Venerable mobile office suite Quickoffice has landed on the iPad. Quickoffice Connect for iPad carries an introductory price of $9.99, does Microsoft Office-compatible word processing and spreadsheets, and sports a user interface designed with the iPad in mind. (For instance, if you touch and hold the right side of a document, you get thumbnails of all the pages.) It also has built-in support for document sharing via Google Docs, Dropbox, Box.net, and Mobile Me, plus simple file transfers to and from your computer over Wi-Fi.
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Quickoffice–which was the first office suite for the iPhone–is now the first with a very cool feature: built-in support for Google Docs. It’s part of Quickoffice Connect Mobile Suite 3.0, which was announced this week at Macworld 2010.
For everything that’s amazing about the iPhone, there are still some things about it that are amazingly limited. One example: The sandboxing of third-party apps has meant that there’s been no way to edit documents that folks send to you as e-mail file attachments.
Today, Quickoffice released an update to its $12.99 iPhone office suite–the only real suite for the iPhone–with support for attachments, letting you edit Word and Excel attachments. Apple hasn’t un-sandboxed anything–Quickoffice came up with a workaround. Once you’ve verified the e-mail addresses you use with your iPhone, you can forward an e-mail with an attachment to firstname.lastname@example.org. Once you do, it’s available within Quickoffice for editing. And if you need to e-mail the edited version as an attachment, you can.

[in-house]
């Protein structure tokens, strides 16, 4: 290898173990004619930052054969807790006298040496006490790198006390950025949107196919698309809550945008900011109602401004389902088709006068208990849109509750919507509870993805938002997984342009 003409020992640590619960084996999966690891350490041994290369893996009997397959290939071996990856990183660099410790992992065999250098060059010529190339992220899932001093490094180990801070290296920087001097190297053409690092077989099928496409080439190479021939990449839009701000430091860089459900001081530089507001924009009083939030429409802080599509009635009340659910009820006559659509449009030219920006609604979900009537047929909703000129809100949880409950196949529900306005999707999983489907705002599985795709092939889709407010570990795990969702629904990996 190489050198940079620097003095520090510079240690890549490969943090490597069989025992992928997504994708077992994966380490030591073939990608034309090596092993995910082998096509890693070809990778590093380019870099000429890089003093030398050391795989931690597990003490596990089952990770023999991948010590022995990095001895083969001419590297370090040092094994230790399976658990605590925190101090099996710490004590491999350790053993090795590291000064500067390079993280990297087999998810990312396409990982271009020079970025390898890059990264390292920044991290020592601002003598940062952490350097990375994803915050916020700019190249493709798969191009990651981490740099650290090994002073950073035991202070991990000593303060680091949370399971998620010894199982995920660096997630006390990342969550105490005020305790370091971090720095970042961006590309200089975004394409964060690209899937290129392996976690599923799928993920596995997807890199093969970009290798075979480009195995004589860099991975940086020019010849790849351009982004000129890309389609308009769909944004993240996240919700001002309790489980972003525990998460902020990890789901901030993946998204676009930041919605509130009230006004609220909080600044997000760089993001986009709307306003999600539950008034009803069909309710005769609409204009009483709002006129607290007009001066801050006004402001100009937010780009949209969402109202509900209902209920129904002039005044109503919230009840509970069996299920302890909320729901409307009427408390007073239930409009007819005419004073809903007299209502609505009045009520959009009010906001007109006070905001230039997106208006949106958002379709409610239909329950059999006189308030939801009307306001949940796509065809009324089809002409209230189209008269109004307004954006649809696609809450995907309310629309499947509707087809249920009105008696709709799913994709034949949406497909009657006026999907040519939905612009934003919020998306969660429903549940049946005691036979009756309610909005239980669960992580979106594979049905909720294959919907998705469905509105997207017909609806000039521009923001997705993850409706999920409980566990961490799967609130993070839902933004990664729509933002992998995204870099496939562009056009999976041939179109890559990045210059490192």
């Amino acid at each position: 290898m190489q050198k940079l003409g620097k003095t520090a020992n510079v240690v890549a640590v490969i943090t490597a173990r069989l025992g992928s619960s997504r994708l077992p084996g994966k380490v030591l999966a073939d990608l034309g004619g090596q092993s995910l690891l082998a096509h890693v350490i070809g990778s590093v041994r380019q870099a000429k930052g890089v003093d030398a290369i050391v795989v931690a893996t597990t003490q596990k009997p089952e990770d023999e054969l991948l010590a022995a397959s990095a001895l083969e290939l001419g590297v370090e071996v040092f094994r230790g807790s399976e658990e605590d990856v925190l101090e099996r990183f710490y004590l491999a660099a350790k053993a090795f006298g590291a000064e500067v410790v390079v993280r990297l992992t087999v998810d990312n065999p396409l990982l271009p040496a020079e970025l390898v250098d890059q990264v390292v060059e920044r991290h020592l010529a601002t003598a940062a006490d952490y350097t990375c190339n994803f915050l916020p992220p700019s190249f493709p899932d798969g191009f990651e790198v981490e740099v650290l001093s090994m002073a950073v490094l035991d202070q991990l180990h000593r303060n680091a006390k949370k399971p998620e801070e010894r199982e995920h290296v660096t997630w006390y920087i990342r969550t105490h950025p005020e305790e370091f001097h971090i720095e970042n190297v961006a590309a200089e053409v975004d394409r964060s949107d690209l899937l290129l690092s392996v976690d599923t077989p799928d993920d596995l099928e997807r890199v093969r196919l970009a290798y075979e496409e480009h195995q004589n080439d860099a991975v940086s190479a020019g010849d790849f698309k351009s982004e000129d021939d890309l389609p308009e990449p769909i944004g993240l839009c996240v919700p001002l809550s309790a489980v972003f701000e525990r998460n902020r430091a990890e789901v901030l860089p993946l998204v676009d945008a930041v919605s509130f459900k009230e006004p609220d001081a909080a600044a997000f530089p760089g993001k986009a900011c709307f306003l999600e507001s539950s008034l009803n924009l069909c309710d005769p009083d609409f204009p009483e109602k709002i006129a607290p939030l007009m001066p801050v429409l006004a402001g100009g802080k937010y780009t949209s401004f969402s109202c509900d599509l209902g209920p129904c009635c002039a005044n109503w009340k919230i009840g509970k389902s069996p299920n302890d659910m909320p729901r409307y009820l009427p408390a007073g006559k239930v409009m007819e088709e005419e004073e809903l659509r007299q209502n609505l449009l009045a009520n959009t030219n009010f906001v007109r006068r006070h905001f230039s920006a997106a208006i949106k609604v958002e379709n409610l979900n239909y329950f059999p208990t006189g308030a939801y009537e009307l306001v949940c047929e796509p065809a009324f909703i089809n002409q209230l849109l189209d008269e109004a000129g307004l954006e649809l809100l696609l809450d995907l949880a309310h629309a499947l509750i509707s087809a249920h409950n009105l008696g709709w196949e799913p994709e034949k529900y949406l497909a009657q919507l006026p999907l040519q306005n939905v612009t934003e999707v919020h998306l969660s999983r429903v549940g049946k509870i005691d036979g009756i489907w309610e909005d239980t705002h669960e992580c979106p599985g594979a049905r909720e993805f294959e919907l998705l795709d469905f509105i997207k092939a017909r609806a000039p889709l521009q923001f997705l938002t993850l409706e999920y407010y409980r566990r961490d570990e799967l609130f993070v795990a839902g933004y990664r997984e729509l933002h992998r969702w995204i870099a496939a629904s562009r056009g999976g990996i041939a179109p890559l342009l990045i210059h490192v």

It’s not as simple as if Apple simply provided the hooks for Quickoffice to grab attachments, and you probably won’t want to use it for sensitive documents, since the process involves e-mailing files to an external address. But it works quite well–it’s sort of an elegant kludge, and it makes Quickoffice for the iPhone much, much more useful. Actually, it makes the iPhone more useful, period. The new version of the suite also provides support for universal Cut and Paste, offers better spreadsheet formatting, and lets you shake the phone to undo.
A year into the era of third-party iPhone software, there may be 50,000 applications for Apple’s phone. But nobody needs that many, of course–hey, they’d be a tight squeeze even if you’ve got a 32GB iPhone 3G S. What you want are…the applications you want. One of the ones I want is a solid, simple Microsoft Office-compatible suite for my iPhone. And I’m still waiting for one that’s everything an iPhone suite should be.
Last year, things looked promising: The two major makers of mobile suites, Dataviz and Quickoffice, both announced plans to support the iPhone. Quickoffice got there first, but did so in drips and drabs: First, it released a version that only had a spreadsheet and some file management tools. Then it added a word processor that lacked core features such as autocorrection. Then it finally came out with an update that’s pretty good, but is still hobbled by the fact that there’s no way for it to get at file attachments in the phone’s e-mail application, since Apple don’t permit it. (Instead, you can shuttle documents back and forth via MobileMe or Wi-Fi.)